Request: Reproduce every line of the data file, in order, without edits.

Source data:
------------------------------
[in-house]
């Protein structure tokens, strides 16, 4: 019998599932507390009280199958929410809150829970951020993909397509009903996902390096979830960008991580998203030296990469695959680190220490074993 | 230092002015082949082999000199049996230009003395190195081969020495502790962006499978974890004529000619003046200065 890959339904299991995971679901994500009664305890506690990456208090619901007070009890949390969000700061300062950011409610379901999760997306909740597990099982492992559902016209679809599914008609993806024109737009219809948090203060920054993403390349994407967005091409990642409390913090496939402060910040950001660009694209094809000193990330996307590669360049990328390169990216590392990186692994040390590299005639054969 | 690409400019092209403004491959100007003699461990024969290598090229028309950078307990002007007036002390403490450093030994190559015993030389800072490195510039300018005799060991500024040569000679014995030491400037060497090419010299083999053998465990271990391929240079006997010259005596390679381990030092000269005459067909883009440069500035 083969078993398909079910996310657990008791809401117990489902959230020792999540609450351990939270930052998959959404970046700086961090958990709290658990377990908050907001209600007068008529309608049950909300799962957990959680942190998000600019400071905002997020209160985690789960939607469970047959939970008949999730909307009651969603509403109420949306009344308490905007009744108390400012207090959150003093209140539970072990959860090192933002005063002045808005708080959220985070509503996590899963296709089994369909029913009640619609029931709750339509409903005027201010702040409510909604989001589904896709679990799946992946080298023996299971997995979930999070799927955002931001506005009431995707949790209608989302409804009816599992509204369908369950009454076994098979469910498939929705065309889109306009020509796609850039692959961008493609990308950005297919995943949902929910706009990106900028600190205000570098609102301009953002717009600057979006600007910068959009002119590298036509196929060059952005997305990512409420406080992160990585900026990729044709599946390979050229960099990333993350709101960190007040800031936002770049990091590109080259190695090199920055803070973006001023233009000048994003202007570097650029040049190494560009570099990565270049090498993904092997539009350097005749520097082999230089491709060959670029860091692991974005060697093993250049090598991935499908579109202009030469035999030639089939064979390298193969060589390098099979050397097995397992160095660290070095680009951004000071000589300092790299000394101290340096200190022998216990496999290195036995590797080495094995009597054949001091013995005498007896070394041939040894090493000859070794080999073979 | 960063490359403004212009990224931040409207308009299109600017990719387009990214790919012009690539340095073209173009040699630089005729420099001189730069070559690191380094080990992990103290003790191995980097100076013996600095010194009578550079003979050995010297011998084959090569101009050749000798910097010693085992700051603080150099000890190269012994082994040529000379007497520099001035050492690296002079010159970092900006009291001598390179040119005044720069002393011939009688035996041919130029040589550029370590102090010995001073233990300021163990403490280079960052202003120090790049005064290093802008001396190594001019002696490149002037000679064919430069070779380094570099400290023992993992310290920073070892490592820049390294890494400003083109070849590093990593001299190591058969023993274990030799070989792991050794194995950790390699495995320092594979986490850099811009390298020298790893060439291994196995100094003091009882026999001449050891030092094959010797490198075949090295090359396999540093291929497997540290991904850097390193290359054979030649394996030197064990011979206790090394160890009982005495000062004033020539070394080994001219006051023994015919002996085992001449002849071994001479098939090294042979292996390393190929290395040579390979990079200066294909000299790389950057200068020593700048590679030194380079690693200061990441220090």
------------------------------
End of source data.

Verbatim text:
[in-house]
């Protein structure tokens, strides 16, 4: 019998599932507390009280199958929410809150829970951020993909397509009903996902390096979830960008991580998203030296990469695959680190220490074993 | 230092002015082949082999000199049996230009003395190195081969020495502790962006499978974890004529000619003046200065 890959339904299991995971679901994500009664305890506690990456208090619901007070009890949390969000700061300062950011409610379901999760997306909740597990099982492992559902016209679809599914008609993806024109737009219809948090203060920054993403390349994407967005091409990642409390913090496939402060910040950001660009694209094809000193990330996307590669360049990328390169990216590392990186692994040390590299005639054969 | 690409400019092209403004491959100007003699461990024969290598090229028309950078307990002007007036002390403490450093030994190559015993030389800072490195510039300018005799060991500024040569000679014995030491400037060497090419010299083999053998465990271990391929240079006997010259005596390679381990030092000269005459067909883009440069500035 083969078993398909079910996310657990008791809401117990489902959230020792999540609450351990939270930052998959959404970046700086961090958990709290658990377990908050907001209600007068008529309608049950909300799962957990959680942190998000600019400071905002997020209160985690789960939607469970047959939970008949999730909307009651969603509403109420949306009344308490905007009744108390400012207090959150003093209140539970072990959860090192933002005063002045808005708080959220985070509503996590899963296709089994369909029913009640619609029931709750339509409903005027201010702040409510909604989001589904896709679990799946992946080298023996299971997995979930999070799927955002931001506005009431995707949790209608989302409804009816599992509204369908369950009454076994098979469910498939929705065309889109306009020509796609850039692959961008493609990308950005297919995943949902929910706009990106900028600190205000570098609102301009953002717009600057979006600007910068959009002119590298036509196929060059952005997305990512409420406080992160990585900026990729044709599946390979050229960099990333993350709101960190007040800031936002770049990091590109080259190695090199920055803070973006001023233009000048994003202007570097650029040049190494560009570099990565270049090498993904092997539009350097005749520097082999230089491709060959670029860091692991974005060697093993250049090598991935499908579109202009030469035999030639089939064979390298193969060589390098099979050397097995397992160095660290070095680009951004000071000589300092790299000394101290340096200190022998216990496999290195036995590797080495094995009597054949001091013995005498007896070394041939040894090493000859070794080999073979 | 960063490359403004212009990224931040409207308009299109600017990719387009990214790919012009690539340095073209173009040699630089005729420099001189730069070559690191380094080990992990103290003790191995980097100076013996600095010194009578550079003979050995010297011998084959090569101009050749000798910097010693085992700051603080150099000890190269012994082994040529000379007497520099001035050492690296002079010159970092900006009291001598390179040119005044720069002393011939009688035996041919130029040589550029370590102090010995001073233990300021163990403490280079960052202003120090790049005064290093802008001396190594001019002696490149002037000679064919430069070779380094570099400290023992993992310290920073070892490592820049390294890494400003083109070849590093990593001299190591058969023993274990030799070989792991050794194995950790390699495995320092594979986490850099811009390298020298790893060439291994196995100094003091009882026999001449050891030092094959010797490198075949090295090359396999540093291929497997540290991904850097390193290359054979030649394996030197064990011979206790090394160890009982005495000062004033020539070394080994001219006051023994015919002996085992001449002849071994001479098939090294042979292996390393190929290395040579390979990079200066294909000299790389950057200068020593700048590679030194380079690693200061990441220090």